Patchetts Green Bridleways Trust
 PG: OBJECTS: CREATION: Adoption of "Streets" - s.228 Highways Act 1980
Section 228 Highways Act 1980 is mainly used by the street works authority (County Council or London Borough Council) to declare a street to be a highway maintainable at public expense.

The street works authority have to perform works on the route. Such street works need only be appropriate to the type of highway to which the notice relates. So for a potential bridleway, if the grass is cut, or a hedge cut back, this could constitute street works for the purpose of this section, so enabling it to be used. The authority then place s.228 "Adoption of Streets" notices at each end of the route. Only the owner of a street (or if more than one, the majority of the owners) has the power to object. If there is an objection, the street works authority can either discontinue, or it can go to the magistrates court.

Place holder for a picture of a route created by this method
The procedure has advantages in the creation of public bridleways over some of the other methods. It is simple and easy to use.
  1. No newspaper advertisement is required. This saves over the cost of a public path creation agreement or public path creation order.
  2. The notices can be put up even if no owner is known for the land. This enables a path to be created where landownership is uncertain, or where the land is possibly residual land of no current known owner. (Previously we have had to use the public path creation order system where the owner is unknown.)
  3. If there are no objections, the route becomes a public bridleway maintainable at public expense one month after site notices are put up by the street works authority. This is a quicker process than a public path creation order (but slower than a public path creation agreement).
  4. Objections can only be made by the owner of the land over which the path runs. This means that only those with an interest in the land, rather than the general public, can enter an objection.
  5. If there is an objection, the street works authority is not obliged to continue with the order, and relatively little cost will have been expended. Alternatively, the authority can take the matter to the local magistrates.
At least one street works authority in the East of England has already used this procedure successfully to create bridleways.
Highways Act 1980, Section 228 Adoption of private street after execution of street works

228. (1) When any street works have been executed in a private street, the street works authority may, by notice displayed in a prominent position in the street, declare the street to be a highway which for the purposes of this Act is a highway maintainable at the public expense, and on the expiration of one month from the day on which the notice was first so displayed the street shall, subject to subsections (2) to (4) below, become such a highway.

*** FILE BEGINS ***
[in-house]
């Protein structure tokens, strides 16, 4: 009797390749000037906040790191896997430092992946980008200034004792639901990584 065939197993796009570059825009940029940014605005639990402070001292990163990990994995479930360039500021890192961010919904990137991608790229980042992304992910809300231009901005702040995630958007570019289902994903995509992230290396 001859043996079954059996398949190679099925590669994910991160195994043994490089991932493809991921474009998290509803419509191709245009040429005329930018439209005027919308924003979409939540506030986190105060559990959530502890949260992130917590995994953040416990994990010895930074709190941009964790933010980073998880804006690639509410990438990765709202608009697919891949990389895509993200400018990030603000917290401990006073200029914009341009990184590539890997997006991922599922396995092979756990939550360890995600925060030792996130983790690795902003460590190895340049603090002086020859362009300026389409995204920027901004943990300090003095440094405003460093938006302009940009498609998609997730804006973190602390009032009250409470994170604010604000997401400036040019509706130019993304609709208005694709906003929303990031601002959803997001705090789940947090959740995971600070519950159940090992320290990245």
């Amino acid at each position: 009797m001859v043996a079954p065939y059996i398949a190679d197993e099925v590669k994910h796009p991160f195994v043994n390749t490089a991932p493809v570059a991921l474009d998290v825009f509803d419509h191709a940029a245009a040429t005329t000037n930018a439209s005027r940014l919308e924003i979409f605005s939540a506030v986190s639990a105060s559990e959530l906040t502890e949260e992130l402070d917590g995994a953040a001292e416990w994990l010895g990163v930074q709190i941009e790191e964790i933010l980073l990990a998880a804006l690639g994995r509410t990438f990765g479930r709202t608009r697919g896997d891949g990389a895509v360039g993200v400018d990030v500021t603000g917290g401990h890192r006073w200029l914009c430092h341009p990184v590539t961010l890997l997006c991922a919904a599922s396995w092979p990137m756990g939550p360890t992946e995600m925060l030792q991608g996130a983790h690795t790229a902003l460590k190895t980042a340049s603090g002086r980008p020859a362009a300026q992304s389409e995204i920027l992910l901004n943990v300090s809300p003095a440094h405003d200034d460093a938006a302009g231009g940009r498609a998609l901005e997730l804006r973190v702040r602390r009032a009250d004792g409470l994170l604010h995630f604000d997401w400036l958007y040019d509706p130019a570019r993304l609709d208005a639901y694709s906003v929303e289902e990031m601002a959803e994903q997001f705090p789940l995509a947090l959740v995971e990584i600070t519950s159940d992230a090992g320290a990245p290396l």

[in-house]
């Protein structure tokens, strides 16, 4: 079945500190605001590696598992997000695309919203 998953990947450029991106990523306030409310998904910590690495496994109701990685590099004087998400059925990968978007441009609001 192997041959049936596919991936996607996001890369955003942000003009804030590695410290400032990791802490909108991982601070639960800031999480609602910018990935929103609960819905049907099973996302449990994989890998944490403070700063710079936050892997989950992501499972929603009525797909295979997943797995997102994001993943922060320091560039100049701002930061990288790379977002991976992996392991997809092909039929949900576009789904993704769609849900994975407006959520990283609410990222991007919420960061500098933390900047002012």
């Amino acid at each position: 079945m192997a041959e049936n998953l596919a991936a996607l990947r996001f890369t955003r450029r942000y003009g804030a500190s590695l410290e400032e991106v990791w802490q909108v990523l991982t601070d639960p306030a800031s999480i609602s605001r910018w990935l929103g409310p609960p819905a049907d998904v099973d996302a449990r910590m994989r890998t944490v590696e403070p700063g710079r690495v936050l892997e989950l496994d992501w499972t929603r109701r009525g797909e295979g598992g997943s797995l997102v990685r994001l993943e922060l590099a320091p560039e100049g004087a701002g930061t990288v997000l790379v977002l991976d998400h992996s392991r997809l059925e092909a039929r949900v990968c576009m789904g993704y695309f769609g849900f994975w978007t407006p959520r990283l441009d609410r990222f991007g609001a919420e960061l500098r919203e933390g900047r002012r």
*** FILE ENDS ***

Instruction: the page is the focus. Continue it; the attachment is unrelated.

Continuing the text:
(2) A street shall not become a highway maintainable at the public expense by virtue of subsection (1) above if, within the period there mentioned, the owner of the street or, if more than one, the majority in number of the owners of the street, by notice to the authority object; but within 2 months from the expiration of that period the street works authority may apply to a magistrates’ court for an order overruling the objection.

(3) If an order overruling an objection under subsection (2) above is made pursuant to an application under that subsection and no appeal against the order is brought within the time limited for such an appeal, the street or part in question shall become a highway maintainable at the public expense on the expiration of that time.

(4) Where such an order is made or refused and an appeal, or an appeal arising out of that appeal, is brought against or arises out of the order or refusal, then—

(a) if the final determination of the matter is in favour of the authority, or

(b) the appeal is abandoned by the objectors,

the street shall become a highway maintainable at the public expense on that final determination or, as the case may be, on the abandonment of the appeal.

(5) Notwithstanding anything in any other enactment or provision, for the purposes of this section the time for bringing or seeking leave for any appeal (including an application for certiorari) is 2 months from the date of the decision or of the conclusion of the proceedings appealed against, unless apart from this subsection the time is less than that period; and no power, however worded, to enlarge any such time is exercisable for the purposes of this section.

(6) Where street works have been executed in a part only of a street (other than a part extending for the whole of the length of the street), subsections (1) to (4) above have effect as if for references in those subsections to the street there were substituted references to the length of the street which constitutes or comprises that part.

(7) [Omitted - refers to the owners of the street seeking to make it a highway maintainable at public expense]

© 2006 Phil Wadey for Patchetts Green Bridleways Trust. Highways Act 1980 extract © Crown Copyright.